Handa is a small design company based in New York, providing handmade goods with a contemporary aesthetic from the Mangyan people of the Philippines. Our products are designed by founder Hannah Haworth who grew up with the Mangyan.
Every textile is 100% natural cotton handdyed with indigo, this creates a unique variation in color from piece to piece. There are a growing number of women involved in making pieces for Handa and so there are slightly different interpretations in pattern depending on the hand and eye of the artisan.
For further information and wholesale inquiries, please email
The Mangyan are one of the indigenous people groups of the Philippines, they originally were the only inhabitants of Mindoro Island and lived along the coast, where many of the textile patterns were inspired and designed.
With the influx of foreign settlers such as the Spanish and Tagalog, and raids by the Moro, the peaceful Mangyan people have been gradually pushed into the interior mountains of Mindoro where they currently live in communities that have disappearing access to clean water and land to hunt and grow food on due to outside mining and illegal logging pursuits. Unfortunately, they are also given lesser to no basic rights in terms of healthcare, education and equal opportunity to the Tagalog people.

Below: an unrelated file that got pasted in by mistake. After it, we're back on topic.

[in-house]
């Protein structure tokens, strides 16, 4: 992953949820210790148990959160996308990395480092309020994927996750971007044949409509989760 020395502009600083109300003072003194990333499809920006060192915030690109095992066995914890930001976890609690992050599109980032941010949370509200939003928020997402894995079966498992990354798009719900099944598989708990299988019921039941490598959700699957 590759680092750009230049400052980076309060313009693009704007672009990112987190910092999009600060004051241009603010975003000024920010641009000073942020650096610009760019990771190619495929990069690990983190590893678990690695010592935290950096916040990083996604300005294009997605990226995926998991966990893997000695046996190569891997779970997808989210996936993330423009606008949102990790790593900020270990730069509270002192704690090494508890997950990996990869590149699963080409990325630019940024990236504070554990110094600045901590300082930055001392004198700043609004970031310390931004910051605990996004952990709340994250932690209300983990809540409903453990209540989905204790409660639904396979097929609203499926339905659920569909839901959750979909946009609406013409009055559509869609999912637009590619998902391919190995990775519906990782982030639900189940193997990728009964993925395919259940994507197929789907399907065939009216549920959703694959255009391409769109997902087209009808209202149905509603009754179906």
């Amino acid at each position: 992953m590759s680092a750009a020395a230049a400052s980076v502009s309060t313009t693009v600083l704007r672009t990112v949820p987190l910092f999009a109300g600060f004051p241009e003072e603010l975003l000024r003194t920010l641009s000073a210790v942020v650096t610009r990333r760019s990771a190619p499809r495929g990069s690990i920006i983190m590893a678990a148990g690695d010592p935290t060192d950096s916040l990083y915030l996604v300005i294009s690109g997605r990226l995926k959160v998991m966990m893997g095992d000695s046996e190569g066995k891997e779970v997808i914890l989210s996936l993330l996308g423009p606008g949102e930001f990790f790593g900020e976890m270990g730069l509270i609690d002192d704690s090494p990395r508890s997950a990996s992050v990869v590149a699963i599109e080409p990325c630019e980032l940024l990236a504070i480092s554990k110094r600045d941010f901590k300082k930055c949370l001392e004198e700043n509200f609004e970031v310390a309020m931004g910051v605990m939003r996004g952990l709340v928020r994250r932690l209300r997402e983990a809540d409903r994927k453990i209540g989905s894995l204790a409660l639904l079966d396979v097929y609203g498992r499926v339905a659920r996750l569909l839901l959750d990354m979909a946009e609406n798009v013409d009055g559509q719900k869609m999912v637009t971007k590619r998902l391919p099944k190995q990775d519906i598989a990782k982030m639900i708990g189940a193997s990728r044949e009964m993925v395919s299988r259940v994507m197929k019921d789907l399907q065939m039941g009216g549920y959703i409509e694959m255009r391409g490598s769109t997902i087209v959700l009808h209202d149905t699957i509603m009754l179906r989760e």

Handa is committed to providing jobs, fair wages and ensuring a future for this rare and ancient handicraft. We also donate 10% of all proceeds to projects within the Mangyan communities. This year, we are beginning to build a community library in the village of Batangan. Starting with textbooks and reference books often prohibitively expensive for the Mangyan children, though required by the school system.
Founder, Hannah Haworth spent 10 years living with the Mangyan people and is deeply grateful to have this unique opportunity to be able to return some of their kindness and hospitality through Handa. At the heart of what she does, her aim is to help empower these women she was raised with and strengthen further their pride in their culture.